Karavansara

East of Constantinople, West of Shanghai

An idea for a summer camp for high-schoolers

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As I said, I took most of the weekend off, and enjoyed a good book. One that was given to me as a gift for my birthday.
And as a result, I created a course/summer camp – something that would be fun to offer to kids the high-school range of age.
And yes, I know, I know, I said that I would not think about work and all that, but then, what with eating some ice cream and re-watching some old Haruhi Suzumiya anime and all that, ideas sort of collided and I sketched this course and even so it’s really OK – no, really! – because they will never allow me to do it anyway, so it’s, in the end, a flight of fancy on a summer afternoon.
And yet, boy I’d like to do it!
Let me tell you about it.

cover.jpg.rendition.460.707The book I have been reading is called The Knowledge, and the sub-title is How To Rebuild Our World After An Apocalypse.
The author, Lewis Dartnell, has put together a great compendium of practical knowledge.
The premise: our civilization’s gone, how do we reboot the system?
The volume includes the hands-on practices and the minimum theory needed to be able to keep society going, while being the stepping stones to help the survivors discover everything else that does not fit into the book.
So, a non-fiction book that starts from a fictional premise and works to build enough knowledge and curiosity to make it easier to go on from there.
Because this is no short-term survivalist handbook, teaching you how find food or build bow and arrows – this is a science book, that teaches you how to reboot a technology-based civilization.

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Now, wouldn’t this make a great summer course/camp/thing for high-schoolers?
They could do practical projects, like building a windmill, and at the same time discover the scientific principles behind it, and also acquire a lot of knowledge on other matters.
Because catastrophes are not a thing of fiction. We could talk about the Black Death, or the extinction of dinosaurs, or the current environmental crisis…
220px-The_World_Without_Us_(US_cover)In fact I think we could do most of the course using just two books: Dartnell’s reboot manual, and Alan Weisman’s The World After Us, the all-in-one essay to what happens if humanity goes extinct.
And then, yes, maybe throw in a few odd issues of Maker Magazine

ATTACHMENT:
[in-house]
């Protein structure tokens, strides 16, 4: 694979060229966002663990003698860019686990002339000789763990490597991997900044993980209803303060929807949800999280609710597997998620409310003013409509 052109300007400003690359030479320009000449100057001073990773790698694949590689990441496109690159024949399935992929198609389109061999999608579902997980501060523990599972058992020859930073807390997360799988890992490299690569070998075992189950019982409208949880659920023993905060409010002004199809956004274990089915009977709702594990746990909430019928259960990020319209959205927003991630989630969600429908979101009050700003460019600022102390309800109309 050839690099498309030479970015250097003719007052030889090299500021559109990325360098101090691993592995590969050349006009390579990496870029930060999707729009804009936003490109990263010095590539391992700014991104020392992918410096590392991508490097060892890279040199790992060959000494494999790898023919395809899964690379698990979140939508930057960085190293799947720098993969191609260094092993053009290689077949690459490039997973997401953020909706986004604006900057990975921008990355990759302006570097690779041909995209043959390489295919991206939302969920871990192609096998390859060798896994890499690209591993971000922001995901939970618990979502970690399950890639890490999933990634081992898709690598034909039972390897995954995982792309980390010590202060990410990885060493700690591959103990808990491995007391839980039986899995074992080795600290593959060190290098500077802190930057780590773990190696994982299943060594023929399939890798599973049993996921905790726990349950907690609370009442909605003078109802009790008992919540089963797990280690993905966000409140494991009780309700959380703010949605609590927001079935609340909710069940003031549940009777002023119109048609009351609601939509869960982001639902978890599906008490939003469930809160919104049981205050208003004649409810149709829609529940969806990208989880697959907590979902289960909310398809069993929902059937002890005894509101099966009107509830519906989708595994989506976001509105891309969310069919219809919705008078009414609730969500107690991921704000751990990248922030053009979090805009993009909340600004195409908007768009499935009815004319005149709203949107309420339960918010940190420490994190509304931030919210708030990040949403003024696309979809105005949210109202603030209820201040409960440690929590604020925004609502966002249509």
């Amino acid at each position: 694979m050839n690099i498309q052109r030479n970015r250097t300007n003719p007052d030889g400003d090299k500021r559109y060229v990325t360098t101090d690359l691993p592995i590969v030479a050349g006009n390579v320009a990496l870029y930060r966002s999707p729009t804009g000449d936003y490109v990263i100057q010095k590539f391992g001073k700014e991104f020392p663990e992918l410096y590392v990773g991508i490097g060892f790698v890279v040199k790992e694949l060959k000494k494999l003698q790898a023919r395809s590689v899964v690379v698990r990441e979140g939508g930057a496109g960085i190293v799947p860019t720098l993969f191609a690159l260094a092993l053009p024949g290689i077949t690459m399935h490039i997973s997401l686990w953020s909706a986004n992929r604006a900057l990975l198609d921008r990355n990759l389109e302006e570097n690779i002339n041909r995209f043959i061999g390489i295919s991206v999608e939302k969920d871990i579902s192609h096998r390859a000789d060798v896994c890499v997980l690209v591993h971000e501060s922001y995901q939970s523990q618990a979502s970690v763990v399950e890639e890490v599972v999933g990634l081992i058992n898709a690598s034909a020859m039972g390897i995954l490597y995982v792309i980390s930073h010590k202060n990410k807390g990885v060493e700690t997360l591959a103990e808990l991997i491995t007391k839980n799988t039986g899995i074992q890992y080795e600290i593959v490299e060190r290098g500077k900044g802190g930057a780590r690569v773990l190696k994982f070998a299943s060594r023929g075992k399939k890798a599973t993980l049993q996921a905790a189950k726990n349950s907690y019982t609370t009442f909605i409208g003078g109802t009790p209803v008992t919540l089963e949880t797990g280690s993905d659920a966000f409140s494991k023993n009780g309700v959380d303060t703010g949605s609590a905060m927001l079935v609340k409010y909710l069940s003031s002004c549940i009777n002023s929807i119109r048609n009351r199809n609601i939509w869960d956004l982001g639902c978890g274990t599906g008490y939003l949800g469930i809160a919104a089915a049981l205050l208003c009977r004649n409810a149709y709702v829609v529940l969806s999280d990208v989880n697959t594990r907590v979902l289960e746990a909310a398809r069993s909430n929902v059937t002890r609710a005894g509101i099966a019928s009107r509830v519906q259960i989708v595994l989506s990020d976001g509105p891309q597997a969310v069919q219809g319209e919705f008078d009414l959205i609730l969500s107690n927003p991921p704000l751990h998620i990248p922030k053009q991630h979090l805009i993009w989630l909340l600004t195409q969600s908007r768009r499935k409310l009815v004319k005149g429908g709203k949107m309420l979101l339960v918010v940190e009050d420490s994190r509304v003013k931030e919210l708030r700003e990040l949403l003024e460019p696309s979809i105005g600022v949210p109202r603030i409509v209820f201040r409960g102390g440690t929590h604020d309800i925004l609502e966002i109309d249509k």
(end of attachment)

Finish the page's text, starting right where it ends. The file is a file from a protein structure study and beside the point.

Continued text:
It would be a smash.

  • History.
  • Economy.
  • Mathematics (you can teach maths with zombies – ain’t that neat?)
  • Biology.
  • Chemistry.
  • Physics.
  • Geology.
  • Engineering.

The lot, while having fun.
Because it would have this apocalyptic vibe that is fun, and is part of some of the most popular shows out there, from The Walking Dead to Into the Badlands to the Mad Max franchise and the Predator Cities series whose first movie is coming out, to the FallOut games and then anime and comics and what else.
And it would not require such a great expenditure, or what.
It would be a very basic thing, logistically. We could do it in the school’s courtyard.

Now I don’t know how things are where you are sitting now – here where I sit, we get summer school for primary school children, and some sports activities like a football (that’s soccer for you Yanks) school for boys.
But high-schoolers are supposed to get bored out of their brains, roaming the town and spending money on soft drinks and ice creams, while gossiping and basically becoming dead inside like their work-eat-TV-sleep parents.
Just imagine get them to work together in rebooting our civilization.
It would be fun, it would be collaborative and competitive, it would be intellectually stimulating.
It would be for boys and girls, no discrimination, no difference, because the world as we knew it ended, and we have to start anew.
You could even throw in a first aid course – that the kids don’t get in school anymore.

So yes, this is how I spent my weekend, and it was fun, and I hate the idea that should I offer this to any school or local administration, they’d just stare at me like I was just off the flying saucer.
But it would be great!

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Author: Davide Mana

Paleontologist. By day, researcher, teacher and ecological statistics guru. By night, pulp fantasy author-publisher, translator and blogger. In the spare time, Orientalist Anonymous, guerilla cook.

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